Google windows 10 accessibility upgrade.  It's still free.

Is there something I missed about Windows10 that people are all up in arms about? I mean aside from all the metrics it liked to send home early on? It's been mad nice both at home and at work for me.


For the most part it's pretty good. The telemetry is certainly troubling, but I doubt Microsoft is looking at that data in any way other than the aggregate. I haven't personally seen many ads (other than Candy Crush and the like), but I already have Office 365 for work.

There are a number of small annoyances that point to a rotting foundation, however. Try creating a new user, logging in as that user, logging out, and then symlinking the user account folder to another drive. This breaks a huge amount of functionality (most new style apps and the start menu), so Microsoft is clearly doing something wrong there. A number of system dialogs do not support regular user accounts. If you try to do some kind of system wide task, then the dialog should escalate you; there's already a fully developed infrastructure in place to do that (UAC). Some dialogs (e.g., Device Manager, metered connections) just warn you that you're a limited user and/or disable functionality. Other dialogs, like the network settings "app" just silently hides functionality. This is annoying because I've found Windows to keep changing the network type after minor firewall configuration changes, which ends up blocking network credential propagation, subsequently breaking access to our file server.

A quirk of the version of Windows Server we have at work means I need to unjoin and rejoin every workstation after a feature update, which is just stupid.

Edge is in an embarrassing state for a company like Microsoft. OneDrive keeps breaking itself across all the computers I use it on. If you lose your internet connection for more than a few days (in a demonstration of the disdain the world has for me, we had poor DSL service that frequently went down and that we eventually abandoned after a 2 week downtime. We changed over to cable with a different company, then our modem and bonder got fried by a power surge that somehow bypassed our protector, leading to another 2 weeks of downtime), expect your computer to throw a fit after the connection is reestablished.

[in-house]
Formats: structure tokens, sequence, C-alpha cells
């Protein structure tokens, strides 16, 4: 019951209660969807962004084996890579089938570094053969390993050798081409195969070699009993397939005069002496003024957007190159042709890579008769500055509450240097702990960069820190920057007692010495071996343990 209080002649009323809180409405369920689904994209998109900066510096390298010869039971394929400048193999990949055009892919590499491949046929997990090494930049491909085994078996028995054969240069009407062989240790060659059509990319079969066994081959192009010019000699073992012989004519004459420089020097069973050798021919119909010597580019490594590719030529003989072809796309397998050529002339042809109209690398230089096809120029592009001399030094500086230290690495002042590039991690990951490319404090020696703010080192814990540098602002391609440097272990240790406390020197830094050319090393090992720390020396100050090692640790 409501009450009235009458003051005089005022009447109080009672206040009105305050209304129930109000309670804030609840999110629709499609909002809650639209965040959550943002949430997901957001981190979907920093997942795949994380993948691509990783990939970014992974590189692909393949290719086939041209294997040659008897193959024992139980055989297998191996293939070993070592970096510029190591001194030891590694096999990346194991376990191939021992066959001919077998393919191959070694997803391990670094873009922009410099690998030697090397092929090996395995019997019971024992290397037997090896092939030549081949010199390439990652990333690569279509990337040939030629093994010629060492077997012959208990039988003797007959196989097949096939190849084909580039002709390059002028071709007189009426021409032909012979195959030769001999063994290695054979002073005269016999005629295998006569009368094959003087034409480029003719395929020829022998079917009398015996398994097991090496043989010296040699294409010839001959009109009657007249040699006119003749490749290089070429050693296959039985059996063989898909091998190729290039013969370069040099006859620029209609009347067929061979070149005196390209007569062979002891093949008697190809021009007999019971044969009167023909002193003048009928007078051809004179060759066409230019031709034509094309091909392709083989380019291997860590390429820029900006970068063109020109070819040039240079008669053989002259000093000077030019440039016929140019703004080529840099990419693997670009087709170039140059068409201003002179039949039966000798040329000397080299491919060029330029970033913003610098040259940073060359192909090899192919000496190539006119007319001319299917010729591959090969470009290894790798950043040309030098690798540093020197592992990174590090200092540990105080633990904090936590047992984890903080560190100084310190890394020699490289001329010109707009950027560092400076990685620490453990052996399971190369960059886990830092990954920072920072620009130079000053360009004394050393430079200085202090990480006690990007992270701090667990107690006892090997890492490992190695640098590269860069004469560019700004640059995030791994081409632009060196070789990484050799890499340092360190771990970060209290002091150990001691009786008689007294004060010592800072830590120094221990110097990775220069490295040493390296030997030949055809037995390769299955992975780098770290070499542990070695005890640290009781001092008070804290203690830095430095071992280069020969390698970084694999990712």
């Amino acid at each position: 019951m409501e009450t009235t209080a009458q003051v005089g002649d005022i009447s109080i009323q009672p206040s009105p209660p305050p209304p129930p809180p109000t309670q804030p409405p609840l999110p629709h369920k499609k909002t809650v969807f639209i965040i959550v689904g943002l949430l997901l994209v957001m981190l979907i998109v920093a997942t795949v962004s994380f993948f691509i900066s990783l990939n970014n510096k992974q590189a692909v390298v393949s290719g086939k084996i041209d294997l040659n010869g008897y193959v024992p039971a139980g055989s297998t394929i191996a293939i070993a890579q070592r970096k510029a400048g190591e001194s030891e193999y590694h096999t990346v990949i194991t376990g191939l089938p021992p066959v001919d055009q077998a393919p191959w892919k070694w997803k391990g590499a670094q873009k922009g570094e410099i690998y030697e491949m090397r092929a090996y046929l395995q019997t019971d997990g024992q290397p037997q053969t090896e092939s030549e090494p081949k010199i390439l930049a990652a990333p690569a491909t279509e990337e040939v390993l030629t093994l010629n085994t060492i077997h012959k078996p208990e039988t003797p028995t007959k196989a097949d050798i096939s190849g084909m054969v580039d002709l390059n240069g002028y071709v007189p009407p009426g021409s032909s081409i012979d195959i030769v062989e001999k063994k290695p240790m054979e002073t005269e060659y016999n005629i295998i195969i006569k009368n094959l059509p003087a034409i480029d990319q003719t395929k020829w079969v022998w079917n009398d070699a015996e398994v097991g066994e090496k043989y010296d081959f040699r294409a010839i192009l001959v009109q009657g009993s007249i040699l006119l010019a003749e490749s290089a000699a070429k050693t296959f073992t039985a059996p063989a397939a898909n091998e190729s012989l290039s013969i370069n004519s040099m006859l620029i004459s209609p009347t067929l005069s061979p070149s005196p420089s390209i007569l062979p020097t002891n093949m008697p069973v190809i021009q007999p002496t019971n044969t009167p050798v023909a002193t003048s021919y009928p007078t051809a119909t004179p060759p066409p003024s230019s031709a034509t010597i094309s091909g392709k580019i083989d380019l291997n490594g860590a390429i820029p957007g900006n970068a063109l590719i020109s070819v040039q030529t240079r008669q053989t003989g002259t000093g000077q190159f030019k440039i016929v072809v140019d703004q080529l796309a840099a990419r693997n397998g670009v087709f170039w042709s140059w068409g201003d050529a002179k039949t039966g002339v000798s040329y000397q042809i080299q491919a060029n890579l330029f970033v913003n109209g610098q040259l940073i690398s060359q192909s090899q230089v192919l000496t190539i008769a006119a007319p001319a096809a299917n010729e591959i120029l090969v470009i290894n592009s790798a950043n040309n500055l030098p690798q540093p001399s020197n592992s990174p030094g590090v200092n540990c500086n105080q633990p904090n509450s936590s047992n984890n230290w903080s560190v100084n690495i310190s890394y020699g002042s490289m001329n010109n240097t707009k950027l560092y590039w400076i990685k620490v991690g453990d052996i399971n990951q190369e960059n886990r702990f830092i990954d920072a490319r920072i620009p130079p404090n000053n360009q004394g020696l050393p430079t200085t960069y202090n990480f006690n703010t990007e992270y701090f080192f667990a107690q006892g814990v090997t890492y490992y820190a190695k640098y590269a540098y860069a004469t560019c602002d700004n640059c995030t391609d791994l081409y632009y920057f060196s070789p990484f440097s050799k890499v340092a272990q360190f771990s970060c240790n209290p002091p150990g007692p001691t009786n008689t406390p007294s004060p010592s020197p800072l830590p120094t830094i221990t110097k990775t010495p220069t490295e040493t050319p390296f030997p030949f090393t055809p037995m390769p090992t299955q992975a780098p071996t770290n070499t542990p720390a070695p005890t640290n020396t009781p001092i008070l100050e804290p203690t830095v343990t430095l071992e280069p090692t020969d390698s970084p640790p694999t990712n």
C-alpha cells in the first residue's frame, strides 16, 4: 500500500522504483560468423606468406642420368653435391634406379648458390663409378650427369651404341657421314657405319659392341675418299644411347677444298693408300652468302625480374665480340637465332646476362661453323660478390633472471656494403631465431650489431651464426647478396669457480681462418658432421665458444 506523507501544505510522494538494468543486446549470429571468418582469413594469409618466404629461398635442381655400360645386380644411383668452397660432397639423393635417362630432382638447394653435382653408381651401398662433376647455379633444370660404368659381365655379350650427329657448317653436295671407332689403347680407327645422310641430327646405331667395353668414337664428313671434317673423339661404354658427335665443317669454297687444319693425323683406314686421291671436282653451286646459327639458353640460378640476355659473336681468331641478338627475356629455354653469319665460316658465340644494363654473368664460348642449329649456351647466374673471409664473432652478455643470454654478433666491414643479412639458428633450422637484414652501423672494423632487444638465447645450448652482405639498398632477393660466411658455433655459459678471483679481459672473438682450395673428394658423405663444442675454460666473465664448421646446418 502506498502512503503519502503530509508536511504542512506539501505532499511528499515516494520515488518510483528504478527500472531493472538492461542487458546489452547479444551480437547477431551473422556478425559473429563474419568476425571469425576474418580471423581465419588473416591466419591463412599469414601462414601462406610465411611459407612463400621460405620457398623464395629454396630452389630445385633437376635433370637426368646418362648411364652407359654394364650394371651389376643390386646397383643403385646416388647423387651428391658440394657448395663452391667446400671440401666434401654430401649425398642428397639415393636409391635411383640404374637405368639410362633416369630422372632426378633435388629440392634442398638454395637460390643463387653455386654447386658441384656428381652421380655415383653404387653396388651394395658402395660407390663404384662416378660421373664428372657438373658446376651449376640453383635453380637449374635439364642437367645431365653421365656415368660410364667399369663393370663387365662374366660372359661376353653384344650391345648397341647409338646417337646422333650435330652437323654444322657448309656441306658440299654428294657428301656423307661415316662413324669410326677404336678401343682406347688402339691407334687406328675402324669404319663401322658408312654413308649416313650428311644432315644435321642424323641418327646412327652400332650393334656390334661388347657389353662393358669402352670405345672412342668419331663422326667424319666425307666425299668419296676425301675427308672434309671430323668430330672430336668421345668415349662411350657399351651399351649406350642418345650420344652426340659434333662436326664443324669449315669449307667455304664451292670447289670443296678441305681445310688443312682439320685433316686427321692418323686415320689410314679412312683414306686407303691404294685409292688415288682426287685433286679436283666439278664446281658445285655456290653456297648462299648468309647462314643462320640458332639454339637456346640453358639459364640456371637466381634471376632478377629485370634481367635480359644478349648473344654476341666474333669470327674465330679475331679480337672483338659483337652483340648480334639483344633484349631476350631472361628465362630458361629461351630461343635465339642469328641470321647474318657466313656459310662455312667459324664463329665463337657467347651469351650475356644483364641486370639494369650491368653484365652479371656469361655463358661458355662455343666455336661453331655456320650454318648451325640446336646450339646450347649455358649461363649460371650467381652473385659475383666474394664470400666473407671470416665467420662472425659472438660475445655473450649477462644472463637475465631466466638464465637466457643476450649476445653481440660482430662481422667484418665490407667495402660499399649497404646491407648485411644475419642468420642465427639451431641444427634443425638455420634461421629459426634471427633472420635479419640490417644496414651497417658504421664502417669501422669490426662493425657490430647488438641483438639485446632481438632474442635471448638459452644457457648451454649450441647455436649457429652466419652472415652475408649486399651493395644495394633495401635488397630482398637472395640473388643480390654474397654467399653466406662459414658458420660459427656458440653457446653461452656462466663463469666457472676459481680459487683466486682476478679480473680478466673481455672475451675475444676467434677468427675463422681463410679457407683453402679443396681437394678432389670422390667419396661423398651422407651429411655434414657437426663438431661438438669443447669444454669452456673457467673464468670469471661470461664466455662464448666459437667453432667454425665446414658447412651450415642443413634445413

2017-03-13 08:44:43 PM  
Went to a new client the other day and found a windows nt server. Vista would be quite an upgrade
 
2017-03-13 09:25:38 PM  
It lifts and separates!
 
2017-03-13 09:26:12 PM  

PTP_Professor: Went to a new client the other day and found a windows nt server. Vista would be quite an upgrade


Novell is where it's at.
 
2017-03-13 09:27:06 PM  

Great_Milenko: You definitely needed good hardware to run Vista. I put it on the bootcamp partition on a Mac Pro. With two dual core Xeons and 16GB of RAM, Vista ran like a raped ape.


I should have clarified. I had a E6500 with 2 GB of DDR2 that ran XP fine (and later win 7 fine). RTM Vista made it run slow as hell. It did eventually get better (thankfully).

Lsherm: 3) UAC control pop ups that bordered on customer abuse.

I got the idea behind user account control right away, but holy crap did they fark up the implementation in Vista. They only half fixed it with the service packs. You don't really notice it unless you build a lot of Windows machines, but if you do a back-to-back install of Windows 7 SP1 and Windows Vista SP2, it's really apparent how much MS streamlined the UAC design.

Vista certainly wasn't as horrible as Windows 8, but its explorer interface and overall user interface is a little long in the tooth.


Yeah the UAC is always the first thing I turn off lol.
 
2017-03-13 09:39:29 PM  

Dragonflew: John Buck 41: Never, ever had a problem with Vista.

Nor have I. Of course, I have never sullied any of my machines with it.


I'm not a computer nerd. That said, I can recognize snark when I see it.
 
2017-03-13 09:47:48 PM  

CastIronStove: KingBiefWhistle: Cyclonic Cooking Action: Barfmaker: Had issues with Vista but it was so long ago I don't remember why, now I'm still running the same box but with 7 and it's fine. Hopefully this will be the box I retire with and on that day I'll just burn it...damn, that would be a nice day.

Google windows 10 accessibility upgrade.  It's still free.